This volume of excerpts from Spinoza's writings, selected and translated by Edwin Curley, provides a surprisingly accessible overview of the life and thought of rationalism's greatest "saint." Curley's translations are crisp, clear and accurate, and his selections well-chosen. The reader unfamiliar with Spinoza and with no background in philosophy is advised to begin with Roger Scruton's _Spinoza_ volume in the Past Masters series, also available from Amazon, and then move on to this extremely helpful volume.
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32 of 38 people found the following review helpful By Thomas Brugger on May 14, 2001
Format: Paperback
Curley does a decent job of translating Spinoza, although his penchant for identifying the Latin vocabulary with English cognates, almost without exception, sometimes lacks sensitivity to the content at hand. Both his introductory essay and selection of texts illustrate his peculiar, if not intriguing, analytical interpretation of Spinoza. For beginning readers of Spinoza, these issues will certainly not obstruct the view of Spinoza's extraordinary system. Advanced students who have not mastered their Latin, should consult Shirley or, dare I say, Elwes, for additional perspective on Spinoza's ideas.
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26 of 33 people found the following review helpful By Dorion Sagan on March 31, 2004
Format: Paperback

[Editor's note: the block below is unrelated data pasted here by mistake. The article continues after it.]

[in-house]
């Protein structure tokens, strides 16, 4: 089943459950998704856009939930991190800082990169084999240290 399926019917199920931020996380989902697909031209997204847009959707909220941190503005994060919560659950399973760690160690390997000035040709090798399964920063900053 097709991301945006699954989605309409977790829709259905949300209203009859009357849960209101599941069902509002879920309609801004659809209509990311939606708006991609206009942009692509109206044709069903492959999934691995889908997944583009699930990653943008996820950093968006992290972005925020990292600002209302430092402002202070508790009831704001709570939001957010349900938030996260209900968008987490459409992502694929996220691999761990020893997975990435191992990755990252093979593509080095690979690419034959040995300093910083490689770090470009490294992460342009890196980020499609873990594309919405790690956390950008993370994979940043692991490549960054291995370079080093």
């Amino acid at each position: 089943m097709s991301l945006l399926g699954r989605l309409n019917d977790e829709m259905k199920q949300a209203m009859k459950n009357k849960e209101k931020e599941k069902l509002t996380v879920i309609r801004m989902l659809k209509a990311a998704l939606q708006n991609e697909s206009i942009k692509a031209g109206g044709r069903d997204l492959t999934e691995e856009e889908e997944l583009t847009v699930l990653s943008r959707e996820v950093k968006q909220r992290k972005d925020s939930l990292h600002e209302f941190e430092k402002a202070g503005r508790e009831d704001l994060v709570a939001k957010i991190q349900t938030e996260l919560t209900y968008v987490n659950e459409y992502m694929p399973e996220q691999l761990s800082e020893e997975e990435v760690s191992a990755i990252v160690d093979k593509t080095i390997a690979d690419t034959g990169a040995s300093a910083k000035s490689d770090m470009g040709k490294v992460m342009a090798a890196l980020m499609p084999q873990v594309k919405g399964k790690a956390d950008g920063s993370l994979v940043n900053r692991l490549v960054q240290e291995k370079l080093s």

This literally wonderful introduction to one of the world's great philosophers by one of his major English translators can be a revelation. It concentrates on The Ethics, the work in which Spinoza lays down his thoughts on God and emotions "geometrically." Spinoza took time out from this, his major work, to write the Theological-Political Treatise-a work which, by showing the Bible to be an historical document tied to its time, helped usher in the modern, free state with its separation of church and state, freedom of speech and freedom to worship. Spinoza's ancestors were persecuted in the Spanish Inquisition, moving to Portugal and then to Holland, which showed more toleration; yet Spinoza's own beliefs, based on the universality of reason, the proto-scientific philosophy of Descartes, and the political requirement for freedom to understand the universe without autocratic nincompoops who didn't know what they were talking about, led him to be excommunicated from the Dutch community of Portuguese Jews when he was 24. The Theological-Political Treatise meant at first for a small circle of Dutch Protestant friends, was a key document in the 17th century and that eventually led the civilized world (e.g., the founding fathers of the United States) to realize that, since biblical interpretation depended on a knowledge of history and language, correct understanding of the Bible and God demanded reason. Knowledge of God, as the early, non-institutionalized Protestants realized, was accessible to the individual without clerical interference. It could not be monopolized by a priestly caste but was available to any reader of scripture.Read more ›